I thought I'd share a little bit about how British/Canadian spellings can come across to a copy editor.

Basically, the first time I see words like "storey" and "colour," I'm on alert wondering if the author just went English for a second or what else might be going on. It gets harder again, when later "flavor" and "harbor" might go by as is. (And I'm not even sure why, or if the author has a strong reason why "colour" and "neighbor" might inhabit the same sentence.) Textually, it can read like the narrative has mysteriously decided to affect a brief accent that is just as quickly dropped again. At this point, I am noting what the prevailing style is and if there perhaps might be some narrative logic to a quick switch in voice/dialect/geography—yet only for certain words.

I don't greatly prefer American over British spelling, and have had no problem when enough of the latter crops up, then going back and reconciling grey, kerb, spiralling, harbour, draught, neighbour, til, and so forth--all in. Before the tipover point, I'm writing down hundreds of words and instances in my notes, work that's often needless when it turns out the author just quickly tried out a dialect and backed off from it. Those hours never feel wasted, just part of the job.

I am thinking that where many, many readers (and editors) see/hear an inconsistent regionalism in what an author spells, the author might just be trying to encode a quick flavor of nostalgia, sprinkled where they most prefer it with a spelling device. That's the point at which the author's stet is so stylistically priceless.

In my case, when I do this, I am trying to convey a flavor with certain spellings. So, "storey", "despatch" and "draught", for example. It looks right for what I'm wanting to do in the book. I'm not deliberately being Anglophilic or otherwise, just working within a certain context that feels right to me.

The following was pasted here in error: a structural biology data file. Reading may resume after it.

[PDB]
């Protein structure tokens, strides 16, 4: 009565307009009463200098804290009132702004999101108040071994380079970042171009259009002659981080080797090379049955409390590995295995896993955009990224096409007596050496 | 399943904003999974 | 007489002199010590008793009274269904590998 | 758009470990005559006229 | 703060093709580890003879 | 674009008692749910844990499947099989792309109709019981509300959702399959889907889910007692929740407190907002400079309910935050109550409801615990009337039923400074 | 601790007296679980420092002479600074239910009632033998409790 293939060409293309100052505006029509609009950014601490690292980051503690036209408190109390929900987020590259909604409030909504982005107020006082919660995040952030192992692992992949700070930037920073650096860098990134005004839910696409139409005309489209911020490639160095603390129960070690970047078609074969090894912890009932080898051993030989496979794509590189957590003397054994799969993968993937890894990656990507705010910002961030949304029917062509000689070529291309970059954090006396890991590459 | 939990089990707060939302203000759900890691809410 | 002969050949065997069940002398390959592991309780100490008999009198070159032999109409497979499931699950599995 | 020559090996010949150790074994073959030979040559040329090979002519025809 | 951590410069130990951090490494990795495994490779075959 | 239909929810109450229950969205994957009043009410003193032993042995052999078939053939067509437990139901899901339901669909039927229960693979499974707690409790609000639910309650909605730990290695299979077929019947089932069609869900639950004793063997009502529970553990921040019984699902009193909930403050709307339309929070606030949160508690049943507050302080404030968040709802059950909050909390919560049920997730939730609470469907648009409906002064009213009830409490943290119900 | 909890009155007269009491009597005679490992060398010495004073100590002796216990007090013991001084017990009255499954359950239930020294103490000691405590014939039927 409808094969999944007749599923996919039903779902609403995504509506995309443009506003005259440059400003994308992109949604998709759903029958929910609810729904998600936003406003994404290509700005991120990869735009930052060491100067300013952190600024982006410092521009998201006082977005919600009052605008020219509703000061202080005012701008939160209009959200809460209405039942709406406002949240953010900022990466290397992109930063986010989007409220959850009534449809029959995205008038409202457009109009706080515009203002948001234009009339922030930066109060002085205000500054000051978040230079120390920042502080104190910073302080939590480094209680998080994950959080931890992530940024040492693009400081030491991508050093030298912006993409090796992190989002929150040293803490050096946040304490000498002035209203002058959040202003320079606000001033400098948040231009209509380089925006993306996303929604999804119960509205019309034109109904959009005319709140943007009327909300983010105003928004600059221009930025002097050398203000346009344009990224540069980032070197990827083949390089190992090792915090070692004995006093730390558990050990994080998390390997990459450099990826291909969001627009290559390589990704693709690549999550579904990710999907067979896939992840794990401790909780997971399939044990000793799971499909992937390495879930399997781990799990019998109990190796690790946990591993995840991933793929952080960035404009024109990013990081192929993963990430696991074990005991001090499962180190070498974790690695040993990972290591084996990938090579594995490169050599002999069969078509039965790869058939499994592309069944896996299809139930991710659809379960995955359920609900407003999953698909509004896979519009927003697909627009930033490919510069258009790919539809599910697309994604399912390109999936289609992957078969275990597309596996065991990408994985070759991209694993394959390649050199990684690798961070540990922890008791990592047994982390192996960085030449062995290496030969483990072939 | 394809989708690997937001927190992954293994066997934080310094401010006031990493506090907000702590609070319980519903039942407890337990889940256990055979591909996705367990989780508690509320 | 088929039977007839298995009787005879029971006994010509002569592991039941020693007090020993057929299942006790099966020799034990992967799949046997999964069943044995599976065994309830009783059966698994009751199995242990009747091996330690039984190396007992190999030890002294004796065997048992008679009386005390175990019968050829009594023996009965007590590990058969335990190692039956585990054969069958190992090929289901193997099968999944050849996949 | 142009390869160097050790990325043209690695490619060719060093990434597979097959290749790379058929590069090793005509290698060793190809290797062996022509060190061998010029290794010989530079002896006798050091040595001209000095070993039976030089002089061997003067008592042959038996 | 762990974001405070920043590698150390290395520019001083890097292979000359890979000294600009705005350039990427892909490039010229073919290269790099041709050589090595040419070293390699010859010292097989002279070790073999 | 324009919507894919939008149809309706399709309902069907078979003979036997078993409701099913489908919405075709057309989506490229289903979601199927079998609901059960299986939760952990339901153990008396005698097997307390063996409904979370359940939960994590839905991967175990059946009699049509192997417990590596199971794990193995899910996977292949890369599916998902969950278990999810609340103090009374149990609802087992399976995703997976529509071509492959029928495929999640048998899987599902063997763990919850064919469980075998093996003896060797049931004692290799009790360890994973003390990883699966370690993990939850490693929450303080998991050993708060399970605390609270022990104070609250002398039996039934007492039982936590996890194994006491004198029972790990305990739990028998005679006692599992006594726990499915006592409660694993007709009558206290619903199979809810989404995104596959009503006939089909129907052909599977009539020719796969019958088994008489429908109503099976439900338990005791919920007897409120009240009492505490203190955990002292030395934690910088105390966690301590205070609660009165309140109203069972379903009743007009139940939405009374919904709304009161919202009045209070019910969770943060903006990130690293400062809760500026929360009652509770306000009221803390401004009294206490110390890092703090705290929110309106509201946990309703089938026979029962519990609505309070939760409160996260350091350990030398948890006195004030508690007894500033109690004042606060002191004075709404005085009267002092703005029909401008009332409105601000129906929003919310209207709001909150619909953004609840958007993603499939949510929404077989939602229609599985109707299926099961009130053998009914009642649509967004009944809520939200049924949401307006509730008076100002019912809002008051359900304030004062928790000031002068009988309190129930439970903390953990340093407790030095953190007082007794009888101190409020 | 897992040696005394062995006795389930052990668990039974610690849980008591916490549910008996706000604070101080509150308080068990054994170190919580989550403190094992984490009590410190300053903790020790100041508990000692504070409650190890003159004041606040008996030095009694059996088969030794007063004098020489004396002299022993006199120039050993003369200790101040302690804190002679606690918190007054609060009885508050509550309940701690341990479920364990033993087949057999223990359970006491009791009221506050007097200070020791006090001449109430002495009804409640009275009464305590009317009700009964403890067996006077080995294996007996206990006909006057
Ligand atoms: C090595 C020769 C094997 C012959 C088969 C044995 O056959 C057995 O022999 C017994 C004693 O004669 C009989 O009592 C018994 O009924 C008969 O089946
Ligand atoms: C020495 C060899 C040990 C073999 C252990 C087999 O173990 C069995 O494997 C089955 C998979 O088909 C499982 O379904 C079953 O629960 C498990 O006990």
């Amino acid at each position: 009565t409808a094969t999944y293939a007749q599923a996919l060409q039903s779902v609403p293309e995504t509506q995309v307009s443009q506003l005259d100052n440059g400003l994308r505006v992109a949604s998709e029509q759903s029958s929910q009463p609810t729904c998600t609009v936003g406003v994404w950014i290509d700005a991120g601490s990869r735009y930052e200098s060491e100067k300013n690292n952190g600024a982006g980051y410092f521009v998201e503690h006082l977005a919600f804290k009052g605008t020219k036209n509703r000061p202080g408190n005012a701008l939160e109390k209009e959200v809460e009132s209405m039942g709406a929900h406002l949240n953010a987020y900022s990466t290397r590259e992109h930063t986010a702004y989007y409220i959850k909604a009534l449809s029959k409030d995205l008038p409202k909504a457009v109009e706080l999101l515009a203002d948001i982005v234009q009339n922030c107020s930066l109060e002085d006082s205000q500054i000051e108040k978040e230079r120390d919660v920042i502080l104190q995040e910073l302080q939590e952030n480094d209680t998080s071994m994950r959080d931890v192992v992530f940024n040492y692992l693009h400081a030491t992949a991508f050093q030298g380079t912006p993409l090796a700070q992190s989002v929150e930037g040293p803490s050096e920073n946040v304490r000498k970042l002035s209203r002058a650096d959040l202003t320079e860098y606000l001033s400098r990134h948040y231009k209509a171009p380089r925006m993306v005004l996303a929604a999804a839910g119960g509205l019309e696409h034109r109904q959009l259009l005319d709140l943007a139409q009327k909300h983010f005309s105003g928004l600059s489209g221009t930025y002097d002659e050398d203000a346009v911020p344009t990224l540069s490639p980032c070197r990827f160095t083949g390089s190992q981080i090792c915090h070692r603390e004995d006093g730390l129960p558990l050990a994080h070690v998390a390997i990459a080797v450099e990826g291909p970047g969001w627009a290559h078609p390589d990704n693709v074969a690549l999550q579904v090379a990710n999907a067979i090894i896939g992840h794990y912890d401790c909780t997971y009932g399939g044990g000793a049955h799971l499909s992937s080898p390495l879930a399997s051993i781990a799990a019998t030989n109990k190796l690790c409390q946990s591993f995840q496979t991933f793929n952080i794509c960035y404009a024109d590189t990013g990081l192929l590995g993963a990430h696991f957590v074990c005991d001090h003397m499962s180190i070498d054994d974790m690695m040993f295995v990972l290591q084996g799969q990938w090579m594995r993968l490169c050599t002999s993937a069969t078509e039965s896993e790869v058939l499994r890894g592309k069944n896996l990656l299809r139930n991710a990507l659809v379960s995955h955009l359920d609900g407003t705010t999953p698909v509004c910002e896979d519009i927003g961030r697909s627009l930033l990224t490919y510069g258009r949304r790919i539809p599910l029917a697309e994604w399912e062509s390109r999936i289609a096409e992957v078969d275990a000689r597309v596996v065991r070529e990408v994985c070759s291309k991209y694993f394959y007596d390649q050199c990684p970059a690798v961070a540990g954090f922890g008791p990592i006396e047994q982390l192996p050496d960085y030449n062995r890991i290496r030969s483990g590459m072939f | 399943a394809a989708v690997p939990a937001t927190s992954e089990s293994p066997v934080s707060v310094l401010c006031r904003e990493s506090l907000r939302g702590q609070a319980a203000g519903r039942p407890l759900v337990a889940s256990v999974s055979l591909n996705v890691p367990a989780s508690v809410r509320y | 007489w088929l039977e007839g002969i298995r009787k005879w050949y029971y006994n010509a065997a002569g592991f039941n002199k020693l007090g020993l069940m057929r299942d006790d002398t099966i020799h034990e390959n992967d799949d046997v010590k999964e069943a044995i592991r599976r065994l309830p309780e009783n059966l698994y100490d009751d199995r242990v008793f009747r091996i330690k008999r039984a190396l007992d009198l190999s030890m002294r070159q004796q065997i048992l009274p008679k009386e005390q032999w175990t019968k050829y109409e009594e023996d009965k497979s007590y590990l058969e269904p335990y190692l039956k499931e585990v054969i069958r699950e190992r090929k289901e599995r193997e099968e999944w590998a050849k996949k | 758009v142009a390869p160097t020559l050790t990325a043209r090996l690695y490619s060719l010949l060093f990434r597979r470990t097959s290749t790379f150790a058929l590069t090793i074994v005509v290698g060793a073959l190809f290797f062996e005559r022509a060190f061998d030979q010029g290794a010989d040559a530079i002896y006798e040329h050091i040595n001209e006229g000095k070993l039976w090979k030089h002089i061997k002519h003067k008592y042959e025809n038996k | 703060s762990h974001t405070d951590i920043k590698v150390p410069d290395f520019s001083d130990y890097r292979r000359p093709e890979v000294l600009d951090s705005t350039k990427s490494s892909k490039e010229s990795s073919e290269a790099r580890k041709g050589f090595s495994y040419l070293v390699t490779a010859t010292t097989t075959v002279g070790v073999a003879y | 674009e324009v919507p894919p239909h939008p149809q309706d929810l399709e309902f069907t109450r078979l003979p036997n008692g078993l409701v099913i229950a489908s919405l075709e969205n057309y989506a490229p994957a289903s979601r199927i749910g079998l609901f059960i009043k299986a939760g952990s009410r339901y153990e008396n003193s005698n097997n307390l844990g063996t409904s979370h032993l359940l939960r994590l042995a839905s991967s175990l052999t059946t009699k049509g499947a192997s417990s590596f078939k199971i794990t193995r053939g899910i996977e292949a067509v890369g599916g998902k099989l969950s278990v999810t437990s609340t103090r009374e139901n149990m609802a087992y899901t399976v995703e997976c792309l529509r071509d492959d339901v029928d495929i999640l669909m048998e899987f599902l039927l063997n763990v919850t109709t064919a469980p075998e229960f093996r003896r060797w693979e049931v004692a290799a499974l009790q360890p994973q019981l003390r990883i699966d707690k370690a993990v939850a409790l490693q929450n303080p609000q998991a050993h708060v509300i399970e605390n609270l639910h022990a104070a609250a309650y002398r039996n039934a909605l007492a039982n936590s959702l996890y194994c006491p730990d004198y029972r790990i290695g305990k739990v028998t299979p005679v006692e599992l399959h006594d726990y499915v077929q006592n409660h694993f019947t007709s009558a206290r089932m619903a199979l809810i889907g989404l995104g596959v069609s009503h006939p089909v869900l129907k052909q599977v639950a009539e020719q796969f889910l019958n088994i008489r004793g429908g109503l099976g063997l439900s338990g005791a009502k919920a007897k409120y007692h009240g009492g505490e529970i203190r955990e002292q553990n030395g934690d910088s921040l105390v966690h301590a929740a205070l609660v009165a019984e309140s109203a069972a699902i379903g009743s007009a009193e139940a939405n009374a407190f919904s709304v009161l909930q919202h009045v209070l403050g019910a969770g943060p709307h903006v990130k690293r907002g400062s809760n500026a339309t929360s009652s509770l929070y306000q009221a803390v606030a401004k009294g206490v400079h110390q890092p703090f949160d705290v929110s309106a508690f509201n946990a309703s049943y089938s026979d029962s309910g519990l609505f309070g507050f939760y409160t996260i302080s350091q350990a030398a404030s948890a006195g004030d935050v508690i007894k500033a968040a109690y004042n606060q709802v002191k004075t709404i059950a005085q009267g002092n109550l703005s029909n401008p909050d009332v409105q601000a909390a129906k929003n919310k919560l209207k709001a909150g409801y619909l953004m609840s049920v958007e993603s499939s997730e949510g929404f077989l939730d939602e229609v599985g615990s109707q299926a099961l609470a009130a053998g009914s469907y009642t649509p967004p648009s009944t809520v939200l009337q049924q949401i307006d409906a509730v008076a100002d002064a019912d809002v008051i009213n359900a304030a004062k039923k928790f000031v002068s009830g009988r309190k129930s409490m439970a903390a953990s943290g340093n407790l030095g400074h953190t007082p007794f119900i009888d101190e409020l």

They go on to say:
I'm glad you're keen on preserving your intentions when they might be invisible to someone farther along in the process. With 900 books behind me, I've witnessed that most often textual quirk is not the result of care or deliberation, but accident and inattention, and now and then forgotten indecision. You do your best as a CE to come across as an aide-de-camp rather than an adversary, giving the author more YES/NO choices than they might first have had in mind. Maybe 1 percent of authors are as good about process and design as you are (no lie), which makes the mighty stet such a blessing for everyone involved in the making of the best book possible.

I appreciated the kind words, but that's also an important point. The copy editor has to distinguish between auctorial intention and textual errors, generally with very little context to work from. In my response to them, I mentioned that I had developed a stylesheet for the Sunspin books, to address certain items of usage and so forth. My copy editor replied:
A style sheet specific to each title could be helpful for you and for the other hands and eyes involved in the next books, sure.

Noting points of usage and style is valuable, as is delineating the reason and pattern behind, say, the narrative "speaking" in "storey" and "draught" but not "dialled" and "programme," for example. Sharing your overarching scheme helps immensely and aids the CE with the gist of your spelling gimmicks and similar storytelling choices.

On the other hand, if it's just as much of a time sink to create a comprehensive style sheet as it is to click "reject change" later on, then I'd say put the time in at whatever point in the process you can best spare it: front or back.

I'm increasingly coming to believe that an author-generated stylesheet can be critical. Of course, I only know what a stylesheet is from experience with prior copy edits. I don't believe I'm free to share those here, as they are Tor's work product, but at the bottom of this post, I'll append part of my Sunspin style sheet as an example, since at this point that's still my own work product.

A bit later, I received a third email from my copy editor, adding another interesting comment.
[S]omething else that might be valuable if you're continuing to write in genres that use sometimes exalted, formal, studious, or ceremonial speech between characters is to let the CE know that despite the tone, you're purposely leaving out the "whom" or similar constructions in either the dialogue or running text. A careful CE is generally trying to extrapolate and fill in from a mosaic of other hints--if you have an issue that contrasts rather than coheres, that's the sort of thing to flag.